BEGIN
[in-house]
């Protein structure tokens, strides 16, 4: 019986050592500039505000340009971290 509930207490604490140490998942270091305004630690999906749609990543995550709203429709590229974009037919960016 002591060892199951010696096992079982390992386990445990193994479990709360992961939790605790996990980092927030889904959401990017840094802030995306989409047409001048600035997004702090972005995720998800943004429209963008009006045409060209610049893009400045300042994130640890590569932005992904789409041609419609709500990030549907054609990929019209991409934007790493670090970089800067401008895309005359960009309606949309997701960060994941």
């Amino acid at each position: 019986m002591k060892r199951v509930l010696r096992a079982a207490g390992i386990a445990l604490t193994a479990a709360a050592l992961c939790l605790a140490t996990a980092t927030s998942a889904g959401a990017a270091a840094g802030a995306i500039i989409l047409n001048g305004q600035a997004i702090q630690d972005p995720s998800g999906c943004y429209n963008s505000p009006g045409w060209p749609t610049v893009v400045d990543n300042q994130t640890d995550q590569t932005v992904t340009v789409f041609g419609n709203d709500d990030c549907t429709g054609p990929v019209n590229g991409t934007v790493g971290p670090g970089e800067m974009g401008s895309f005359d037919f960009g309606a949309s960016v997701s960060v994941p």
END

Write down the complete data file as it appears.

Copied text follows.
[in-house]
């Protein structure tokens, strides 16, 4: 019986050592500039505000340009971290 509930207490604490140490998942270091305004630690999906749609990543995550709203429709590229974009037919960016 002591060892199951010696096992079982390992386990445990193994479990709360992961939790605790996990980092927030889904959401990017840094802030995306989409047409001048600035997004702090972005995720998800943004429209963008009006045409060209610049893009400045300042994130640890590569932005992904789409041609419609709500990030549907054609990929019209991409934007790493670090970089800067401008895309005359960009309606949309997701960060994941």
């Amino acid at each position: 019986m002591k060892r199951v509930l010696r096992a079982a207490g390992i386990a445990l604490t193994a479990a709360a050592l992961c939790l605790a140490t996990a980092t927030s998942a889904g959401a990017a270091a840094g802030a995306i500039i989409l047409n001048g305004q600035a997004i702090q630690d972005p995720s998800g999906c943004y429209n963008s505000p009006g045409w060209p749609t610049v893009v400045d990543n300042q994130t640890d995550q590569t932005v992904t340009v789409f041609g419609n709203d709500d990030c549907t429709g054609p990929v019209n590229g991409t934007v790493g971290p670090g970089e800067m974009g401008s895309f005359d037919f960009g309606a949309s960016v997701s960060v994941p």